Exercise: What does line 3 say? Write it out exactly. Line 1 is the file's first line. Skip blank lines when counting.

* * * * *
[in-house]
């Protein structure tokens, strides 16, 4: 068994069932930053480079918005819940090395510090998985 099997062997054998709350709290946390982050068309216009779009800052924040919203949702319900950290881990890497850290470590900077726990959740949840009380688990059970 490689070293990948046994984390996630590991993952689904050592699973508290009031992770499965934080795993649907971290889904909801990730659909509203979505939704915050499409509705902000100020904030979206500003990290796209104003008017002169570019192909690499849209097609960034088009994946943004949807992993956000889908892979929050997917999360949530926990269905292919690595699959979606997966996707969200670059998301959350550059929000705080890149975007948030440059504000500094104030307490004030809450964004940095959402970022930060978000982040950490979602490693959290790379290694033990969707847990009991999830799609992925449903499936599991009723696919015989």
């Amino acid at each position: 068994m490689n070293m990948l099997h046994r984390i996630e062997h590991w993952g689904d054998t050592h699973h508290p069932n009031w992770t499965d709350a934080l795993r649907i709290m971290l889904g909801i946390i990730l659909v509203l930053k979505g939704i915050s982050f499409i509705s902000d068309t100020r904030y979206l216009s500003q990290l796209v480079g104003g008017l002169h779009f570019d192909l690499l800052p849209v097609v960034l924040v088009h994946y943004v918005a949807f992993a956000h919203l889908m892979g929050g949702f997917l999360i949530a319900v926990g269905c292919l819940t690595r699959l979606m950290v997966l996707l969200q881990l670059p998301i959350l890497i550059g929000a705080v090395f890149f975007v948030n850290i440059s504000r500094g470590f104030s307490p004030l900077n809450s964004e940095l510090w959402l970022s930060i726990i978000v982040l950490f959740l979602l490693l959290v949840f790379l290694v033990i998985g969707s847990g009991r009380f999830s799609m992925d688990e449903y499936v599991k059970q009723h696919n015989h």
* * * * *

């Amino acid at each position: 068994m490689n070293m990948l099997h046994r984390i996630e062997h590991w993952g689904d054998t050592h699973h508290p069932n009031w992770t499965d709350a934080l795993r649907i709290m971290l889904g909801i946390i990730l659909v509203l930053k979505g939704i915050s982050f499409i509705s902000d068309t100020r904030y979206l216009s500003q990290l796209v480079g104003g008017l002169h779009f570019d192909l690499l800052p849209v097609v960034l924040v088009h994946y943004v918005a949807f992993a956000h919203l889908m892979g929050g949702f997917l999360i949530a319900v926990g269905c292919l819940t690595r699959l979606m950290v997966l996707l969200q881990l670059p998301i959350l890497i550059g929000a705080v090395f890149f975007v948030n850290i440059s504000r500094g470590f104030s307490p004030l900077n809450s964004e940095l510090w959402l970022s930060i726990i978000v982040l950490f959740l979602l490693l959290v949840f790379l290694v033990i998985g969707s847990g009991r009380f999830s799609m992925d688990e449903y499936v599991k059970q009723h696919n015989h």